Today, its range is about 807 square miles, and its natural habitat is about 98 to 99 percent lost, said Salaman, having given way to cattle grazing, clearing for timber, agriculture and illegal cocaine cultivation.
"Cocaine is a big threat, because it finishes off the forest," said Salaman.
Its stronghold is in the small mountain range of Las Quinchas, specifically in the El Paujil Bird Reserve, about 100 miles north of Bogota.
Estimates of how many remain range from 1,000 to 2,000, although Salaman believes the number is closer to 250.
Another once common Colombian game bird now living in reduced circumstances, the Cauca guan, like the blue-billed curassow, has lost about 95 percent of its living area in the past 50 years, mainly to deforestation, especially in the Cauca Valley -- a key strip for agriculture between the central and western Andes.
Preferring large, humid, tropical primary forest, the Cauca guan must now make due with "fragmented and isolated secondary forest remnants, forest edges and plantations of exotic Chinese ash trees," according to a 2005 study in Bird Conservation International.
Not quite as large as the blue-billed curassow, the Cauca guan comes with a thin neck and small head and a bright red wattle, or dewlap, set amid dull brown-gray feathers.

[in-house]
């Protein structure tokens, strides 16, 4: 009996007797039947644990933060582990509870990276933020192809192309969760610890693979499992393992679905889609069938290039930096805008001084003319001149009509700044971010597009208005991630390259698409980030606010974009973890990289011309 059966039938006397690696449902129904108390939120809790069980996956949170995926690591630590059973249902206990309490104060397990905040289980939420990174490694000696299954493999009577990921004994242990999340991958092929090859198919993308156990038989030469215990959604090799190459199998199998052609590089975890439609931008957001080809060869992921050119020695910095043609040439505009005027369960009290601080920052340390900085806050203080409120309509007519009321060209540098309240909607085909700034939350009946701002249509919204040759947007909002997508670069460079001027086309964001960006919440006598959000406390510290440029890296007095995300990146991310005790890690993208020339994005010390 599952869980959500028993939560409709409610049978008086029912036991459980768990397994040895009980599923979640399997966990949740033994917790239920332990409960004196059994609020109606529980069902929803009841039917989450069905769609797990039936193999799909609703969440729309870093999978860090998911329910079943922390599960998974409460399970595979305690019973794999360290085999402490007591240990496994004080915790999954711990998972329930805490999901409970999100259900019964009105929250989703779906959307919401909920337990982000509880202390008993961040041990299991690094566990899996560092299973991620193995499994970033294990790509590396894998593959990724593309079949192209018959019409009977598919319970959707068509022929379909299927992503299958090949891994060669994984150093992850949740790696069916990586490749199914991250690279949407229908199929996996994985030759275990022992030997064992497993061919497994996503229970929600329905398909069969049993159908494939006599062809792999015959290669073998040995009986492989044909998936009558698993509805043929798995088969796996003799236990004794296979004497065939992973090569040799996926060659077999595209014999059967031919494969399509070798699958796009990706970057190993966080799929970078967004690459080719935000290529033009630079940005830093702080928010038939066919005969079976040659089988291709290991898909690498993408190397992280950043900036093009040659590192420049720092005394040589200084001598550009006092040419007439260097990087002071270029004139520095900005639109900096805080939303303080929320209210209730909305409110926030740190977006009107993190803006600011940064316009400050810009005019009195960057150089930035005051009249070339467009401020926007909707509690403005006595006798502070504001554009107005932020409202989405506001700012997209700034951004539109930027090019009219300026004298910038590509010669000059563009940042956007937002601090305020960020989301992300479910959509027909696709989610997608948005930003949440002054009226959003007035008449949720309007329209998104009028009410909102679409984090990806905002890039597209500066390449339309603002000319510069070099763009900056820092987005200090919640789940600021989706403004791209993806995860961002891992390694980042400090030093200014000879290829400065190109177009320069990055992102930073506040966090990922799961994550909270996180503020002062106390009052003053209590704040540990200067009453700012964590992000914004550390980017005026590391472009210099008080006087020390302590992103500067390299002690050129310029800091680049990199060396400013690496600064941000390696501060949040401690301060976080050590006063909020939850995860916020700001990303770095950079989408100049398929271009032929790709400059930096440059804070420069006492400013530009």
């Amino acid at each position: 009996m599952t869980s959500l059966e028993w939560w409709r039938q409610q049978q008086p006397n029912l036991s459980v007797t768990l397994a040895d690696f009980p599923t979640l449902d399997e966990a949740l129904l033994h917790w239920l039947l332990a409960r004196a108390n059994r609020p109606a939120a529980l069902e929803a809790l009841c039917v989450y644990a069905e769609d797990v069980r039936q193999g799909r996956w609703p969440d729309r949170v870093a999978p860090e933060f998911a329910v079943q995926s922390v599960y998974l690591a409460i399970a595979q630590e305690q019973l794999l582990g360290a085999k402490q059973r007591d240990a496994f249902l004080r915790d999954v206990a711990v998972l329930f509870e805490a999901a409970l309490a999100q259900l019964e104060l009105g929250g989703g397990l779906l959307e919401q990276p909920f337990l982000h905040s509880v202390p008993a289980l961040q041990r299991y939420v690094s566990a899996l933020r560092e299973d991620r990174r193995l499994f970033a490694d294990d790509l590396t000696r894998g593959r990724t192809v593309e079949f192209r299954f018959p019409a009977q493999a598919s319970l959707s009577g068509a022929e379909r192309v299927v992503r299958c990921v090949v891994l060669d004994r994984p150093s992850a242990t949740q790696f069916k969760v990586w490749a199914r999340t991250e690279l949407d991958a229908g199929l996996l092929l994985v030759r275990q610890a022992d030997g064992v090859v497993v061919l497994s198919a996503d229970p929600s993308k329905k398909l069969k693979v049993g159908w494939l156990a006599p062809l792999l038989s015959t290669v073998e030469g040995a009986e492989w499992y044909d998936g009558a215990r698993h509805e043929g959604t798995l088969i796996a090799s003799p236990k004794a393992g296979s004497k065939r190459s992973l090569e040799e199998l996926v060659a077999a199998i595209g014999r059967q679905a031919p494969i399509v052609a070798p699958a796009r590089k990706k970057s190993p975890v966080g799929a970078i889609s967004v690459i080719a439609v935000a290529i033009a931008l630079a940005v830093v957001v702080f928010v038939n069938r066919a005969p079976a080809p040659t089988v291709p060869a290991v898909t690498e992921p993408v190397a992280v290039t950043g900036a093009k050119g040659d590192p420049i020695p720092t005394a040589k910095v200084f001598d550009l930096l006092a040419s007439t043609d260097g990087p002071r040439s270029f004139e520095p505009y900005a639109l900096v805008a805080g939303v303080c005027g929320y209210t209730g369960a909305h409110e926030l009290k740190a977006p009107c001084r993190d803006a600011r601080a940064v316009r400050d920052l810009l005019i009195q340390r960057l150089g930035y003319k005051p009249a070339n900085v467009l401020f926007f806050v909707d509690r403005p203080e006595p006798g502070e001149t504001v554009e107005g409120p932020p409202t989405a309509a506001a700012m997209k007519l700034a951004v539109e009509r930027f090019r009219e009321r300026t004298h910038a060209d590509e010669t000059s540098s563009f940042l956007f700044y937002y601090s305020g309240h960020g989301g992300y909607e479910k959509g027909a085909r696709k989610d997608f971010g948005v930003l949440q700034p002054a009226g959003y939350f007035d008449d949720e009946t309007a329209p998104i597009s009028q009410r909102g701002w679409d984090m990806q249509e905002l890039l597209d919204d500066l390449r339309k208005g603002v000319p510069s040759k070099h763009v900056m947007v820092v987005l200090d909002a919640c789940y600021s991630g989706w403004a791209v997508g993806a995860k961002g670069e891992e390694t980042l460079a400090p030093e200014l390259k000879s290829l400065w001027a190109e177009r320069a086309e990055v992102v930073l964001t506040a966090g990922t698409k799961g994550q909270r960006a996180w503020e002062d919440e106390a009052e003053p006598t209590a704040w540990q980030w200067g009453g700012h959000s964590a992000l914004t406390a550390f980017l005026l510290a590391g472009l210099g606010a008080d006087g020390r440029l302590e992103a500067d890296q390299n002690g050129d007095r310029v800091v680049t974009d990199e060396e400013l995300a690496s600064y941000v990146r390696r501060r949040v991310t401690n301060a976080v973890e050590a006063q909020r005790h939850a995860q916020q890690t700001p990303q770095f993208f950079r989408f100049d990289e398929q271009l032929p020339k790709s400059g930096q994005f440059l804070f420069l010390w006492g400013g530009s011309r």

Its raucous, honking call has made it a target for hunters, even in some of its protected areas, reports Bird Life International.
"Let's put it this way," Salaman said. "This is a large chicken" that provides a major source of protein for the local population.
Red listed as endangered, the Cauca guan has fared slightly better than the critically endangered blue-billed curassow, which is much more terrestrial and so much more open to attack by predators.
The 7.28-inch ash-gray Peruvian plantcutter, with white-tipped wings and a reddish-brown band down its belly, has a raspy, mechanical-sounding call that has been compared to the sound of a rusty hinge moving back and forth.
True to its name, it feasts on leaves, especially from algarrobo, or mesquite, trees in the prized Proscopis family, and on shrubs that grow in the coastal deserts of Peru, using its rounded serrated beak to cut through the foliage.
Like its other Red Listed brethren, its living under constrained circumstances in a severely fragmented environment. "It's like islands of habitat," said Fernando Angulo Pratolongo, a threatened birds area officer for Bird Life International's Peru program.
The plantcutter has its stronghold around the port city of Talara, a region in the heart of Peru's oil industry that runs along the Pan American highway, and holds 60 to 80 percent of the plantcutter population, or 400 to 600 birds.
Other sites are found farther south in Rafan, although that area has partly given way to sugarcane production, and in small forest remnants around Chiclayo in the Lambayeque region. The Bosque de Pomac, a somewhat protected area with a dense forest, is the newest site for the plantcutter.